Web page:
As a pediatric dietitian, I am constantly reading through books, research articles, and other credible publications for up-to-date nutrition information. I find tremendous value in learning from others in my field and the expertise they offer. While I share a lot of this insight and advice directly with my one-on-one and group coaching clients, I know there are many parents who prefer to read and digest information on their own and to have these resources available in print to reference more often.

That’s why I wanted to share some of my favorite other resources with you in the realm of pediatric nutrition and picky eating.

You can find both an updated list on my amazon shop under, "Pediatric Nutrition Resources.”


First Bites Cookbook

Additionally, I wanted to tell you all about my friend Leigh Ann's cookbook, "Natural Baby & Toddler Treats.” I have included this cookbook (and the first edition of it) on my Amazon shop as well.

If you follow Leigh Ann on social media, you know her food photography in general is beautiful. But more than that, I love how she has created kid-friendly recipes that look and taste good enough for the whole family to eat. We are eager to try many of these recipes ourselves in the newest edition of this cookbook, especially as we continue introducing Owen to new foods. I know you will find enjoyable recipes in it too!

Here is an exclusive sneak peek into, “Natural baby & toddler treats,” from Leigh Ann herself!

Hi guys! I’m Leigh Ann from My Diary of Us and I am so excited to be guest posting today on Veggies & Virtue today to tell you all about my new cookbook, Natural Baby and Toddler Treats! I wrote this book at the time when my own son started eating solids and I felt so passionate about him getting the best nutrition from real food and wanted to share my passion with other parents too. I wanted to take the complication and stress out of it all (because let’s face it, it all can be very overwhelming) so that it could be a joyful experience that you and your babe to experience together!

My cookbook will show you how to take your baby on a journey of learning to love healthy food right from the start! My hope is that by exposing your child early to real food that is nourishing to their bodies, that you will end up with a child that is an adventurous and healthy eater for the rest of their lives! I have always been a foodie and when I was pregnant with my son I immediately knew that I couldn’t wait to introduce him to so many amazing flavors that would expand his palate.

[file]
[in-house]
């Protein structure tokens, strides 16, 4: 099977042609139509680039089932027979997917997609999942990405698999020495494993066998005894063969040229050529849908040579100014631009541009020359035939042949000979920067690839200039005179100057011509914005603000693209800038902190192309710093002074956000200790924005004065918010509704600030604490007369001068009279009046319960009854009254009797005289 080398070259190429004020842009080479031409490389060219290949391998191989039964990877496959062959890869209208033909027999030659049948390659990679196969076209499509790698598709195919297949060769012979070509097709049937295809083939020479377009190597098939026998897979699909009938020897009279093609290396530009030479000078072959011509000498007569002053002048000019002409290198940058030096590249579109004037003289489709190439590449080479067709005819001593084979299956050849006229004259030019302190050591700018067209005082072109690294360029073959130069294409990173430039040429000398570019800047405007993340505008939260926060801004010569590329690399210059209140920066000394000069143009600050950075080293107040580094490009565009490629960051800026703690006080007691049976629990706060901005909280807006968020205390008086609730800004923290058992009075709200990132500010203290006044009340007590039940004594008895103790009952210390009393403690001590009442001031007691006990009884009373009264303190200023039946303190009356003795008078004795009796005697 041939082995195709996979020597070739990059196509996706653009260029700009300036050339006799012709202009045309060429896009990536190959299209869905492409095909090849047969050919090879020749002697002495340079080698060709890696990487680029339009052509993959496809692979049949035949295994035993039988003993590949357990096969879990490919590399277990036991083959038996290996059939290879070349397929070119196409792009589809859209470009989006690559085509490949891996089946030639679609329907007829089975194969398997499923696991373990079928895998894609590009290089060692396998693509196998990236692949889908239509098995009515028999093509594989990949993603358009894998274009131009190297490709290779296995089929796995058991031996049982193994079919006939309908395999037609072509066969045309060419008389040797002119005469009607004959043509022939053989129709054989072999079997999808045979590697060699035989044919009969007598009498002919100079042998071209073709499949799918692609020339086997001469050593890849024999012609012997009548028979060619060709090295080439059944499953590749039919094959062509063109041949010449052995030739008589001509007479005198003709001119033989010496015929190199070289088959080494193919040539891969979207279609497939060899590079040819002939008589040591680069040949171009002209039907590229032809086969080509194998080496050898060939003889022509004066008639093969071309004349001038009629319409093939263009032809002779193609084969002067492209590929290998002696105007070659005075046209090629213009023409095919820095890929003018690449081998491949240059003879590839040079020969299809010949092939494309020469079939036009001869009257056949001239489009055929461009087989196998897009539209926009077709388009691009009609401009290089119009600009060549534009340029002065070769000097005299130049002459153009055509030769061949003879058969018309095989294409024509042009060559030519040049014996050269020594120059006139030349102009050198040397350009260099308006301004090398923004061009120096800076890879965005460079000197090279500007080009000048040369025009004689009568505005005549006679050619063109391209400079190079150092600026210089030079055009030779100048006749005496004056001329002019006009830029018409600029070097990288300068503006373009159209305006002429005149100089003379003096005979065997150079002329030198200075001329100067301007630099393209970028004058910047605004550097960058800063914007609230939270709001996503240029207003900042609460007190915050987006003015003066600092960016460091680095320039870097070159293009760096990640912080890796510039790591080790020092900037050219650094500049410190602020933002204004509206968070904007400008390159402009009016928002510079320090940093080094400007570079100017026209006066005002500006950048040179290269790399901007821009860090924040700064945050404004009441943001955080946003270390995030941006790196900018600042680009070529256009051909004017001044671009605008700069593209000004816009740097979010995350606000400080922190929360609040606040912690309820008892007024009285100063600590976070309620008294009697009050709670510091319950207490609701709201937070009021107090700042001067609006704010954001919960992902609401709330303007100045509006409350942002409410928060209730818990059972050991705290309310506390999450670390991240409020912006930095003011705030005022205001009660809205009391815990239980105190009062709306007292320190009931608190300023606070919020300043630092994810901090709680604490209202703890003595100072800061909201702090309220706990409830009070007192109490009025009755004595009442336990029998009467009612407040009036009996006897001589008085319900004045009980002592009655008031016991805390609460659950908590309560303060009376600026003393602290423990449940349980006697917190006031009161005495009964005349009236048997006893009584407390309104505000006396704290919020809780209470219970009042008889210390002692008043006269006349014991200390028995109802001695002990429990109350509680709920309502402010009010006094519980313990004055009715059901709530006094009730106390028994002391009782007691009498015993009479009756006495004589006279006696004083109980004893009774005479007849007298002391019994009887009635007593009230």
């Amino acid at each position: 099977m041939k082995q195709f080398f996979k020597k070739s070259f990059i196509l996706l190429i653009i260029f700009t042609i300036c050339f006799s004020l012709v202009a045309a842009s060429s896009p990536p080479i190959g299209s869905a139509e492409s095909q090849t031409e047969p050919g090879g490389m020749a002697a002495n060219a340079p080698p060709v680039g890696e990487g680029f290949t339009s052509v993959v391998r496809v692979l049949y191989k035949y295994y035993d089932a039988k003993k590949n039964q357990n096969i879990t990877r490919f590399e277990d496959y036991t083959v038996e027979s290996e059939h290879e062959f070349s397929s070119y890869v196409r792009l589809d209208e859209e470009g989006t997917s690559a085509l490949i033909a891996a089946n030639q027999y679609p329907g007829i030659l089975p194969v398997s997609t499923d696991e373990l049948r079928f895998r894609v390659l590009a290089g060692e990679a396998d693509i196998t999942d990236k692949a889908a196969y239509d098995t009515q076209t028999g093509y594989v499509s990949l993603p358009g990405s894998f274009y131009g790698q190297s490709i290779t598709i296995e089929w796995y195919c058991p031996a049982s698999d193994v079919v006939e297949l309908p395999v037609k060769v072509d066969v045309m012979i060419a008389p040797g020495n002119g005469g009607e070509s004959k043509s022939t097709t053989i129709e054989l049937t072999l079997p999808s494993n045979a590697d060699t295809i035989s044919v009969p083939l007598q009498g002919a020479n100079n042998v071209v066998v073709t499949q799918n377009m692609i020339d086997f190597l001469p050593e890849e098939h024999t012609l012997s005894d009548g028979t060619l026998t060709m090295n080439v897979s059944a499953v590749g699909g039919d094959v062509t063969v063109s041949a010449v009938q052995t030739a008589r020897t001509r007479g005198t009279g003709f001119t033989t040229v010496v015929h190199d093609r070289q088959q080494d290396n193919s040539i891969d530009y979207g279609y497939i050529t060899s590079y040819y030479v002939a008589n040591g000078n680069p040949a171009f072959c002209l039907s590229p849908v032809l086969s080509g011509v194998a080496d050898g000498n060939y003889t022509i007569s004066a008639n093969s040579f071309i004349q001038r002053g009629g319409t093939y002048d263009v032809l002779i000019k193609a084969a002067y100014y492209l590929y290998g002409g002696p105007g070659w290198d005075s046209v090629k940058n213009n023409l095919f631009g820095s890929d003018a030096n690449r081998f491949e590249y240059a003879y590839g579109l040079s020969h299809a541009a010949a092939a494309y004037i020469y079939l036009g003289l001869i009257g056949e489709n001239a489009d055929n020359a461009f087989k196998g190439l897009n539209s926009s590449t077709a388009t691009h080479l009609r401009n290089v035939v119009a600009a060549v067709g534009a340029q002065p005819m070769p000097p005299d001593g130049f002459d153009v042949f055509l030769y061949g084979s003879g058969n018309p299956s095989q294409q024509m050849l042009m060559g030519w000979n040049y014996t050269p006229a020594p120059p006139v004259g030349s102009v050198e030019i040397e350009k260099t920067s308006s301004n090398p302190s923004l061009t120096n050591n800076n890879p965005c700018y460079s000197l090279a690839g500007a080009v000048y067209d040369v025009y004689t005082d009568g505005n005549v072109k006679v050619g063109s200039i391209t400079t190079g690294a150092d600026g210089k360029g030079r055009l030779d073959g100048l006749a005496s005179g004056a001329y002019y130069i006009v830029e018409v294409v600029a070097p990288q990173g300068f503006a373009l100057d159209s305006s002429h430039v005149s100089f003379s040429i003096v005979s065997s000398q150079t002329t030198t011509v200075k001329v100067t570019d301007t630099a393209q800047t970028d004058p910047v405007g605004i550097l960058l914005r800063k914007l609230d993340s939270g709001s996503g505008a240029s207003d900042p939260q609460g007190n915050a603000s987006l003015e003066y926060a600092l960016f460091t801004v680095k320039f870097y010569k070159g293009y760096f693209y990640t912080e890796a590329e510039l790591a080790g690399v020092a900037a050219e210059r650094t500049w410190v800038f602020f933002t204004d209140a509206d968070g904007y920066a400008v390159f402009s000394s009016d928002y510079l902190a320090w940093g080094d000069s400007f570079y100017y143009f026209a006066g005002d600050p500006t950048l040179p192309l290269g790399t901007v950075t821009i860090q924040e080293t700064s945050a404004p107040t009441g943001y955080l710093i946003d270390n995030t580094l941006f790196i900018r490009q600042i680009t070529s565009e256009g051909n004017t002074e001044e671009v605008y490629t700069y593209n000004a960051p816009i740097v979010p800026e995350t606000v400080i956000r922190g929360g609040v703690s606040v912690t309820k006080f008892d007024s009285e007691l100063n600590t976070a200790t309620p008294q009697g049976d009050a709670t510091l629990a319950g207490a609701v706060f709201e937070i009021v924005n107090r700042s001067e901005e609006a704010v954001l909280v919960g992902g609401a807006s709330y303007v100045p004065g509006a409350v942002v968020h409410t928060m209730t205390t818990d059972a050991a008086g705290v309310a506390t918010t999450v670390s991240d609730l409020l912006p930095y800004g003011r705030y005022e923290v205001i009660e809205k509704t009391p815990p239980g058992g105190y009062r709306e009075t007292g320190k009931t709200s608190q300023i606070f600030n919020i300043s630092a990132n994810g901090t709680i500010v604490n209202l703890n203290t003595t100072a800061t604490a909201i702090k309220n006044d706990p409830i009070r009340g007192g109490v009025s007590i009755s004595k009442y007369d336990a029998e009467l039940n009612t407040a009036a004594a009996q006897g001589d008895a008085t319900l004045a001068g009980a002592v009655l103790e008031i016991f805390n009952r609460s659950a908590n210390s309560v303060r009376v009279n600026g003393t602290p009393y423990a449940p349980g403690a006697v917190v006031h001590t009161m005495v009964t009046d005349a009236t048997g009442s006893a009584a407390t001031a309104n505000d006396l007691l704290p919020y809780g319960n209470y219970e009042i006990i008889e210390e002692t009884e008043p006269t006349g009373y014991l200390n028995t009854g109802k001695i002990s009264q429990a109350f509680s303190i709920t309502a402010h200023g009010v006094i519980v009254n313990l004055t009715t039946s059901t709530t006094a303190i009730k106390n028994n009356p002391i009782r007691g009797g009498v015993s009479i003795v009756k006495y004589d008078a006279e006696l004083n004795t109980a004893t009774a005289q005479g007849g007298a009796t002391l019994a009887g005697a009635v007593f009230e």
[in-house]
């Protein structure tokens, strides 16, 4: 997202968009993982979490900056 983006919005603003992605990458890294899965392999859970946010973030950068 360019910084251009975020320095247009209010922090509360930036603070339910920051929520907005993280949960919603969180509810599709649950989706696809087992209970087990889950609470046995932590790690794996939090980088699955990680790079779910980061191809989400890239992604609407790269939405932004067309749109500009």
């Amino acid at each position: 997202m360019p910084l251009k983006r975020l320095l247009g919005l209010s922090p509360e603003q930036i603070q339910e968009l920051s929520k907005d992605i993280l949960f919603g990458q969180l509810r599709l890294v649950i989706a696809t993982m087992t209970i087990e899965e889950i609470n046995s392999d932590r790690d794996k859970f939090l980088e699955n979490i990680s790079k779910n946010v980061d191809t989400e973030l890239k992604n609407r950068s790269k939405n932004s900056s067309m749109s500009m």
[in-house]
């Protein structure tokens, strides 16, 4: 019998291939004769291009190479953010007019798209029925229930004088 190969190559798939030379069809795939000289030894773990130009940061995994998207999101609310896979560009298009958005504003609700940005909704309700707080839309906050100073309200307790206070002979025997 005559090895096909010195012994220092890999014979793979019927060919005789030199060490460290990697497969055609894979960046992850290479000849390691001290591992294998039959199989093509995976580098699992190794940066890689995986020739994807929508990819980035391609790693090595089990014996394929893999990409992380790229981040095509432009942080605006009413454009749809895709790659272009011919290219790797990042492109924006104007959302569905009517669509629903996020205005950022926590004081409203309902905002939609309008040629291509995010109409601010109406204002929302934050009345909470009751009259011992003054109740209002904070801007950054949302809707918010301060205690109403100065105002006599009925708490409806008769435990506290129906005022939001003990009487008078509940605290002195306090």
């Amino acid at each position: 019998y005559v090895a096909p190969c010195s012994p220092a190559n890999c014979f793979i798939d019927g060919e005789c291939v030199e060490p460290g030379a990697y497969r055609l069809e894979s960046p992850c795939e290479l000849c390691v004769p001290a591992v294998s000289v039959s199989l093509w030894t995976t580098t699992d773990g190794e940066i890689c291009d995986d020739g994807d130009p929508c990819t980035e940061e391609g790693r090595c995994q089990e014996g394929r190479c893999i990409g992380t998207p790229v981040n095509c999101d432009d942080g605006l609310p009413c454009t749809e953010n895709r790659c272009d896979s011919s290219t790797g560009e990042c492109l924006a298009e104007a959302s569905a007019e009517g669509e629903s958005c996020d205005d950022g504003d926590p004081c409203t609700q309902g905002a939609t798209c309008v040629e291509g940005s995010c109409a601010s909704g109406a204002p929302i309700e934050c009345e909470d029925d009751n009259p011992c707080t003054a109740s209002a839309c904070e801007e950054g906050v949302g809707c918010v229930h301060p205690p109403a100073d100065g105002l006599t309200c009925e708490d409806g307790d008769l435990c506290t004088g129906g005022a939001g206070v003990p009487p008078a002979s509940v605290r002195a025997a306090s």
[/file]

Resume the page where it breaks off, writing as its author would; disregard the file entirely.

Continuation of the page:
Because I wrote this book at a time where life was busy and I was focused on my son’s eating more than my own, I decided to write a chapter just for us mamas with my favorite easy recipes to include in the book as well! As mamas we tend to put ourselves on the back burner when life gets a little hectic, and in reality it’s during these times more than ever that we need to keep ourselves nourished and healthy!

With this second edition of my book, I also wrote a new chapter with lunch box and snack ideas to get you out of your lunch box packing rut! Recipes like veggie loaded sloppy joes, short cut pork pot stickers, and healthy sweet potato brownie cookies, will add variety to your lunch game and they also double as freezer friendly recipes, great dinners, and snacks for the whole family!

My goal for you is that you will feel confident in the food that you are feeding your family as you work your way through this cookbook! All of my recipes are all family friendly, and not specific to babies and toddlers. They just so happen to be some of my favorite recipes that I made and still make for my son (and me and my hubby)!

I hope you will enjoy this book and feel the love that I put into the food as you cook in your own kitchen!

Spoonfuls of love.

Xo,
Leigh Ann

I am thankful to be an online resource for you and your families. I hope the resources shared here also help to connect you with a few new options in print as well!

The Role of Nutrition in Child Development  

This post is sponsored by Healthy Height. All opinions are my own.

 

This mom shares:

I don’t know what to do about my son. He eats literally the same few things for breakfast, lunch, and dinner each day but that’s it. I used to try to feed him  what I was making for the rest of us, but he always refused. When he was 18 months old and small for his age, the pediatrician told me, “just get the calories in him...I don’t care if it’s with ice cream!” Ever since, I haven’t wanted to fight with him for each bite and just give him what I know he’ll eat so he gets the calories. But I am exhausted making separate meals and concerned over the quality of foods he chooses. I assumed as he  got older, things would be better. But it’s only gotten worse. His diet continues to be limited and he remains behind on his growth curve.

What do I do?

This week, I have partnered with Healthy Height to share with you the science, strategies, and solutions to helping nourish the growing child. I highlight how common this parent’s struggle is with nourishing a growing child, as well as some of the factors perpetuating such a problem. I also discuss some of the science behind how nutrition impacts growth in children and how not all calories nourish growing bodies the same. Then, I walk you through solutions for how to effectively nourish your growing child through healthier foods and feeding behaviors. To read more, visit the Healthy Height blog here.